Flipped Notes #5: Federalism
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Flipped Notes #5: Federalism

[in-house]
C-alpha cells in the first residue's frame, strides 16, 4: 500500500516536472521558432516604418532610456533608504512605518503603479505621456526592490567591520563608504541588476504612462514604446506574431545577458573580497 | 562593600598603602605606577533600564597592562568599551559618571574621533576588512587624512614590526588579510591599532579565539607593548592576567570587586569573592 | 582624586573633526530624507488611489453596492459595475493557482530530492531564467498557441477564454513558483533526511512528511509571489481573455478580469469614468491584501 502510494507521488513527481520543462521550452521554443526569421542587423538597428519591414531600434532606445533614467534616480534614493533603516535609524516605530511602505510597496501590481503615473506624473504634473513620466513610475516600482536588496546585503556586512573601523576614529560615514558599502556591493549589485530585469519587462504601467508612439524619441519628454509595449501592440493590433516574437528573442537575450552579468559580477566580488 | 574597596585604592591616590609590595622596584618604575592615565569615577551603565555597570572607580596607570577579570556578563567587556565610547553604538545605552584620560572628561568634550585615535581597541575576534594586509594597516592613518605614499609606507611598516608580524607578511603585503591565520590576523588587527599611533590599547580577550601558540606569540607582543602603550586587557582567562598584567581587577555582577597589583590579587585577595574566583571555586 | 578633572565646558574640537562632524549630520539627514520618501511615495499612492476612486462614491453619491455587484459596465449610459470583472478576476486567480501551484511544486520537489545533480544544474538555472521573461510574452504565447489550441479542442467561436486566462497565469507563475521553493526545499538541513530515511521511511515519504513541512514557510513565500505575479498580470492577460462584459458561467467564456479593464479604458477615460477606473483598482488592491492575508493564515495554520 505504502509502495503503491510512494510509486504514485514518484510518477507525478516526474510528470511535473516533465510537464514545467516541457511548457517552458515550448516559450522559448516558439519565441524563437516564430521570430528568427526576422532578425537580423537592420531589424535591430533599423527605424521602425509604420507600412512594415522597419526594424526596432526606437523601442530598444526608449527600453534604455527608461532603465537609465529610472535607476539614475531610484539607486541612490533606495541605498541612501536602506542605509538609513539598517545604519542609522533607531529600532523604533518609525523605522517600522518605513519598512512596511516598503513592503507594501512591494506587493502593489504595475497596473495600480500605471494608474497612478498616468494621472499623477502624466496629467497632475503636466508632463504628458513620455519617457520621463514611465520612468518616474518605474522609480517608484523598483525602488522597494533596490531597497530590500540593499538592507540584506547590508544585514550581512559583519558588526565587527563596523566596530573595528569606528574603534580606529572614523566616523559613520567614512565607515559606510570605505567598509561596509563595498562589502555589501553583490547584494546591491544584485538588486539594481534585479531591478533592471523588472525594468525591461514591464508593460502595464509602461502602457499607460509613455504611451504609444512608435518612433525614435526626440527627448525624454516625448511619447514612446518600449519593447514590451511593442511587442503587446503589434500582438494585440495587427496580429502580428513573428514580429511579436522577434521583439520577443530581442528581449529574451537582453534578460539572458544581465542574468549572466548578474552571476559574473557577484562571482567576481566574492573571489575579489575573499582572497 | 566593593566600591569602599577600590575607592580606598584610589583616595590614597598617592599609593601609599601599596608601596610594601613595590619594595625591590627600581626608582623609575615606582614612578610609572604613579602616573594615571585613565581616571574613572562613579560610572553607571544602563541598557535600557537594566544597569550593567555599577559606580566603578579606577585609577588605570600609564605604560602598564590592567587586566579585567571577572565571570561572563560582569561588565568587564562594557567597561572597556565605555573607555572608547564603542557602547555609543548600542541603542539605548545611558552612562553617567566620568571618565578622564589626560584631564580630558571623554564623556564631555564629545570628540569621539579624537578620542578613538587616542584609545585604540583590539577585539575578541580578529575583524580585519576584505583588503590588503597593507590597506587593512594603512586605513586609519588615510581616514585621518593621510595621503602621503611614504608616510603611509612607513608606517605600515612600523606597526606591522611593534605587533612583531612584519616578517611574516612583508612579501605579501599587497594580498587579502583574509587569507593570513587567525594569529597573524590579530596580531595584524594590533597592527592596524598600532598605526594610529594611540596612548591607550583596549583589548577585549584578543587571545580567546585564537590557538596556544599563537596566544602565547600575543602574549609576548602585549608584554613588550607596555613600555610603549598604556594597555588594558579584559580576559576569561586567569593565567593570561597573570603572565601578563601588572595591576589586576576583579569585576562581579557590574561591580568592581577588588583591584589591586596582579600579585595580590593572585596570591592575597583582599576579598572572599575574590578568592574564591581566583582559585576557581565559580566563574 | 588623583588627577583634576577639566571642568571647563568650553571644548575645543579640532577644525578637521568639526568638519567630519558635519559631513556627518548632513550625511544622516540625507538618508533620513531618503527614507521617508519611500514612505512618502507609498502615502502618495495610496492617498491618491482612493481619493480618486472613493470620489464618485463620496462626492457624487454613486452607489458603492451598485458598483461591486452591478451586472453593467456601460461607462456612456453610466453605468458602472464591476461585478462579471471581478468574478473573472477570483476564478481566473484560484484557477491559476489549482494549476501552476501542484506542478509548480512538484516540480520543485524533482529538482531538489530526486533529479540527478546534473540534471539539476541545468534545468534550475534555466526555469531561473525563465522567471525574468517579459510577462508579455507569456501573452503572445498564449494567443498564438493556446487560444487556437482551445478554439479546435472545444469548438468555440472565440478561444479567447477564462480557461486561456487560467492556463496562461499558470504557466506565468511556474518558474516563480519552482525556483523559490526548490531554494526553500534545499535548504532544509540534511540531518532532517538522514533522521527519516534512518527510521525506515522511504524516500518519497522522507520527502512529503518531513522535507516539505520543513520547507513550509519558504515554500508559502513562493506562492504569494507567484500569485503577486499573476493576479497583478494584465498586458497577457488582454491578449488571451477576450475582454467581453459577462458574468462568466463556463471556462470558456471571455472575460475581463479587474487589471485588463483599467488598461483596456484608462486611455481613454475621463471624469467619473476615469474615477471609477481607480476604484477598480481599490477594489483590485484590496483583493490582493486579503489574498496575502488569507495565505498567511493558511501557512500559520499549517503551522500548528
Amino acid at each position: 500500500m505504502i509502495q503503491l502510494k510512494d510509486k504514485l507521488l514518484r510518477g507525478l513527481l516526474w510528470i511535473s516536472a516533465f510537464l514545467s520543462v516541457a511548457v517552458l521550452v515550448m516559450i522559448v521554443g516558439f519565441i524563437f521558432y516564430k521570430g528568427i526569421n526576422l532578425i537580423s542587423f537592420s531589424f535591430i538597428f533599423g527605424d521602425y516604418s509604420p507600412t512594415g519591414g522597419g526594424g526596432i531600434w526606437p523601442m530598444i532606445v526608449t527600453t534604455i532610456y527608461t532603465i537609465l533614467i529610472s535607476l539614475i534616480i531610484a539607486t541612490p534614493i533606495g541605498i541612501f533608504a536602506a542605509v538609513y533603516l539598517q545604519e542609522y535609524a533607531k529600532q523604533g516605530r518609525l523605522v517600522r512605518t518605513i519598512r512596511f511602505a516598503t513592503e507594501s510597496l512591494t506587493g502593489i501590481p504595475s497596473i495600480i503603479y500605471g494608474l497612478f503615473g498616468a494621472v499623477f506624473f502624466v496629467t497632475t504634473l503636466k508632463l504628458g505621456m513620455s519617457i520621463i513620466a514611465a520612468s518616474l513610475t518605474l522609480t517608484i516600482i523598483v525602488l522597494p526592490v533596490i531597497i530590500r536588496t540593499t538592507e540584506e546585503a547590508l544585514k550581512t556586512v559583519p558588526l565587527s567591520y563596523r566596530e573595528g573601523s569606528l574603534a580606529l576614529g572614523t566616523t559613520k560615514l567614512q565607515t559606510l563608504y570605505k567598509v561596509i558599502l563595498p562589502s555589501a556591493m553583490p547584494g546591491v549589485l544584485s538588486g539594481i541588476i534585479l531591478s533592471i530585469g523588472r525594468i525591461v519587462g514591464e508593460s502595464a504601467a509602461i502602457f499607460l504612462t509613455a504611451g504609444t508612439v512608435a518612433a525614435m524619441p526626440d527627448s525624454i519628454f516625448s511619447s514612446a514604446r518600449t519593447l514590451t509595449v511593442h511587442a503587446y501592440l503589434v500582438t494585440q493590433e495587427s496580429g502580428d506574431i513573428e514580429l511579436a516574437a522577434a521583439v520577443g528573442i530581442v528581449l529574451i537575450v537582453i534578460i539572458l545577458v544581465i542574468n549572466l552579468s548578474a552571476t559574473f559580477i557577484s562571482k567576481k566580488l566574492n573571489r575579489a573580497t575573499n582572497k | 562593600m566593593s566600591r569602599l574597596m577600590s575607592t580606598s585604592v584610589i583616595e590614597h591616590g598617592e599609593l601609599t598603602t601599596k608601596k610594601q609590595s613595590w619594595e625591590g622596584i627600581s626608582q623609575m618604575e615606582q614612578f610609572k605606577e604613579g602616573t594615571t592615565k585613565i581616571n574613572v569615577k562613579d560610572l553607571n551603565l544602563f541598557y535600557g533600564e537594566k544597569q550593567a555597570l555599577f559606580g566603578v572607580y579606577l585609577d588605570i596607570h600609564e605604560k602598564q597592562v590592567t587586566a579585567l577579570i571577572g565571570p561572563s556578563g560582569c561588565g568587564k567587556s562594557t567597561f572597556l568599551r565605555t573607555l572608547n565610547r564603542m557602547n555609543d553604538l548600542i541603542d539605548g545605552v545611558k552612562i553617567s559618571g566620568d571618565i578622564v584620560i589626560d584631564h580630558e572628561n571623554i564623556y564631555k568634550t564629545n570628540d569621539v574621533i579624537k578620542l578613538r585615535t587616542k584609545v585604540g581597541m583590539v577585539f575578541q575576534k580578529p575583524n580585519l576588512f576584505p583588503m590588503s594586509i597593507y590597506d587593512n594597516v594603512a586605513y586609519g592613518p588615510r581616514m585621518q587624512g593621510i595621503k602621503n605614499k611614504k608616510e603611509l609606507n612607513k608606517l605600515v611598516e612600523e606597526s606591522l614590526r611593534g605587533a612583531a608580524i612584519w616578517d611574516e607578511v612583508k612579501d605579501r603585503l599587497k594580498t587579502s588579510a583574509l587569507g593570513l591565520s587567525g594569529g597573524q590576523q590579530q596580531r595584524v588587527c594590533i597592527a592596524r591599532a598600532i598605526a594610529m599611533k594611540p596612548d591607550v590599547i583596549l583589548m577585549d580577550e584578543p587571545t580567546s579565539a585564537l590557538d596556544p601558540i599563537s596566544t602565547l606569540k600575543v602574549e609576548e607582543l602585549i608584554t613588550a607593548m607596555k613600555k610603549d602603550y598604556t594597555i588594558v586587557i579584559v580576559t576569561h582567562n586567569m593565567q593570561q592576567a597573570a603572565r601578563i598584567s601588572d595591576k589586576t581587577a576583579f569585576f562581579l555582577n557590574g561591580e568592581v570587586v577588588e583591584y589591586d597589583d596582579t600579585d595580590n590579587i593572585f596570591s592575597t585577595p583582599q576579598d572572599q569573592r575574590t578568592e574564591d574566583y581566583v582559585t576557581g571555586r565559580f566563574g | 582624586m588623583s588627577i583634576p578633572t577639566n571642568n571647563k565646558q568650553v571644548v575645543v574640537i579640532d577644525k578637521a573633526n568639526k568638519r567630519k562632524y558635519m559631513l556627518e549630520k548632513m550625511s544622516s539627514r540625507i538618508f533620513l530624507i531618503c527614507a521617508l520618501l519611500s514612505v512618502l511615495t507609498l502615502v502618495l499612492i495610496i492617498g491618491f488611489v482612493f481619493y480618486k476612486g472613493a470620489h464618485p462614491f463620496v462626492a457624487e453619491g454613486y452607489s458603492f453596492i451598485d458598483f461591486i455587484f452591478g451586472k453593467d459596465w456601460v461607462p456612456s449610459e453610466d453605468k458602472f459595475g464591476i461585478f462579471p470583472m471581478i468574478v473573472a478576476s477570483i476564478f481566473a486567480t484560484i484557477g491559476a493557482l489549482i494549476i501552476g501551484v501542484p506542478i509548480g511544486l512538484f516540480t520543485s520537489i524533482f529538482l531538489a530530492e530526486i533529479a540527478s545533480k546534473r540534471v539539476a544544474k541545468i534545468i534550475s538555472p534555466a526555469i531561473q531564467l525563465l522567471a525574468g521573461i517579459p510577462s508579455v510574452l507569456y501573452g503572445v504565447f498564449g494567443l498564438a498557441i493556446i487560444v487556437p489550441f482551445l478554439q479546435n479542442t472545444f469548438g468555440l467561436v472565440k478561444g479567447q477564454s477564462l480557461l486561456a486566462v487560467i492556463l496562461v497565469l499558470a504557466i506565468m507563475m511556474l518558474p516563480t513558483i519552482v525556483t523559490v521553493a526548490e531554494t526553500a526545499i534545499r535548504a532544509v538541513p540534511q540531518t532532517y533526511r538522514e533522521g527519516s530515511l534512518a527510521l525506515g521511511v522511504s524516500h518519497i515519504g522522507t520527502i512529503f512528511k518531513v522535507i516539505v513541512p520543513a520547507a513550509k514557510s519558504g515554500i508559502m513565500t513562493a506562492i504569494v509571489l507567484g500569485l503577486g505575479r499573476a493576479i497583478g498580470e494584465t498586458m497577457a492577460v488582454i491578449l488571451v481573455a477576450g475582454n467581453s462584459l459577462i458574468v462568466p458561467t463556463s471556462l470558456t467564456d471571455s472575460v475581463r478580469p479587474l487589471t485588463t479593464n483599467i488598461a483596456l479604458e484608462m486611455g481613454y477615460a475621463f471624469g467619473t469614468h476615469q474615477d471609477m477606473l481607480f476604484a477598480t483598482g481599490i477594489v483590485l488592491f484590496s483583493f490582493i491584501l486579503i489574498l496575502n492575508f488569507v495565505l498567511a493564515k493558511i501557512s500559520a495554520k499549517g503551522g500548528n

Hello and welcome to Computer-Side Chat number five where we will be continuing our discussion on the US Constitution. So, we just wrapped up in class talking about the two major principles of separation of powers and checks and balances. What we’re talking about today will go hand-in-hand with those things. Our topic for today is ‘Federalism’. Now, before we jump into that, this is a good way to think about this. Separation of powers is government power being spread out horizontally or across a level of government. In other words, it’s splits up the federal level of government into three distinct branches or sections. It does the same thing at the state level of government. So, it’s a way of splitting the state level horizontally. Federalism is a way of splitting up, or spreading out government power, vertically from the top down with the federal level at the top, the state level underneath that, and the local level underneath that. Each of those levels has certain powers and abilities that the other levels do not have. Let’s go ahead and jump right into it. Before we get started, let’s revisit our definition of federalism. Federalism is a system of government where power is divided between the federal, or national, government and the state governments. So, it’s spreading out power between those two entities. But why did the framers such as James Madison decide to go with a federal system of government? Well, they felt it was the best of both worlds. If you remember, Federalists were looking for a constitution that created a strong national government. One that could effectively manage a large nation. Anti-federalists wanted powerful state governments that could effectively attend to the individual needs of the citizens within their states. By going with a federal system of government, that this kind of formed a middle ground. We still had a strong federal government that could take care of the needs of managing a new, large nation but we also have strong state governments that could attend to those individual needs at the state level. So this is why it kind of split the argument down the middle ended up giving us a little bit of both from both camps. I’ve said this already but I’ll say it again: at its core, federalism is all about dividing power. It is just another way of spreading out government power to make sure that government does not become tyrannical or too powerful. So with that in mind, how is power spread out in federalism? Well, we can take the powers given under a federal system of government and fit them into four types of power, four categories. Our first type of power is known as Delegated Powers. Delegated Powers are powers that are delegated to the federal government. They’re powers that only the federal government has. Within delegated powers there are two different types. The first are Enumerated or Expressed Powers. Enumerated Powers are powers that are expressly written in Article I of the Constitution and given to the federal government. So they are written into the Constitution, they are in there word for word, letter for letter. stating that yes, federal government has these powers. So some examples of this might be the power to declare war or the power to coin or print money. These are things that are written specifically in the Constitution that the federal government will have the power to do. So that is an Enumerated or Expressed power. The second type of delegated power is Implied Powers and these are powers that are not expressly written into the Constitution but it is implied that federal government should be able to do those things to carry out its job. In other words, they’re not written into the Constitution but the federal government should probably be able to do those things so they can do their job effectively and efficiently. So what’s an example of this? Well, I already talked about an example of an enumerated power is the ability to declare war. That is written into the Constitution. What is not written into the Constitution is the ability of the government to declare a draft or in other words basically telling anyone over the age of 18 that is able to must join the military and fight for the country. It doesn’t say anywhere in the Constitution that the government has the right to declare a draft but to carry out the enumerated power of fighting a war the draft fits into that. It allows government to fight a war more efficiently and more effectively. So that’s an example of an implied power. Government gains implied powers through what is known as the “Necessary and Proper” Clause. The Necessary and Proper Clause is Article 1, Section 8, Clause 18 of the US Constitution and it states that the federal government is allowed to do what is “necessary and proper” to carry out its job. This is also known as the “Elastic Clause”. In other words, the powers that federal government has stretch and expand based on the situation that they need to take care of. based on whatever job they need to carry out. Lastly, the federal court case that established this idea of implied powers or that the Necessary and Proper Clause is stating that ‘hey, government has certain powers that are not listed in the Constitution’ is a court case known as McCulloch v Maryland. I’m not going to talk about what that court case entailed or what the details of that case are until probably next week for right now. All you need to know is that McCulloch v Maryland is the Supreme Court case that established the idea of implied powers for the federal government. So let’s move on. The next type of power is something known as Reserved Powers and these are powers that are reserved for the states. Only State governments have these powers. These are basically laid out in the Tenth Amendment of the Constitution which basically says that any power not expressly given to the federal government, or not implied to be a federal power, any power that does not fit into one of those two categories automatically goes to the States. So what’s an example of a state power or a reserved power? One example would be management of school systems or the creation of state standards for schools. So here at Marysville, the standards that we have to teach to and the things that you guys need to learn are established by the state of Ohio, not the federal government. That is a reserved power. That’s a power that is reserved for the states. Another example of a state power or reserved power would be the construction and maintenance of highways. So when it comes to the construction of local roads or highways such as 33 or 270, state governments are in charge of constructing those and also maintaining them, making sure they’re in good condition making sure they’re paved, there are no potholes, and so on and so forth So that is is a reserved power. Moving forward. the third type of power are concurrent powers. These are powers that both the state and federal levels of government have. So both state and federal governments have the ability to use these powers. Probably the most widely known and applicable is the ability to levy or create taxes. The federal government is able to create taxes such as the federal income tax and the state governments are able to create taxes such as state income taxes. This is a concurrent power, this is something both levels of government are able to do. Our last type of power is something known as Denied Powers. These are things that neither federal nor state governments can do. So an example of a denied power would be searching your home or seizing your property without a warrant. The government does not have a right to search your home unless it has a warrant that it can present you. That is a denied power. Another denied power is that government does not have the right. according to the Constitution. to throw you in jail without a fair and speedy trial. That is a denied power, Government cannot throw you in jail without giving you that trial. So those are the four types of government power under a federal system. Your goal is to now go take the quiz on Schoology over these notes. You are lucky, you do not have a short answer portion for this set of notes. There’s only multiple choice. When you come in tomorrow, we will talk more about this and then we’ll talk more about why these powers are divided up the way that they are. Let me know if you have any questions. Come tomorrow ready to talk about this stuff. Have a great night, and I will see you tomorrow.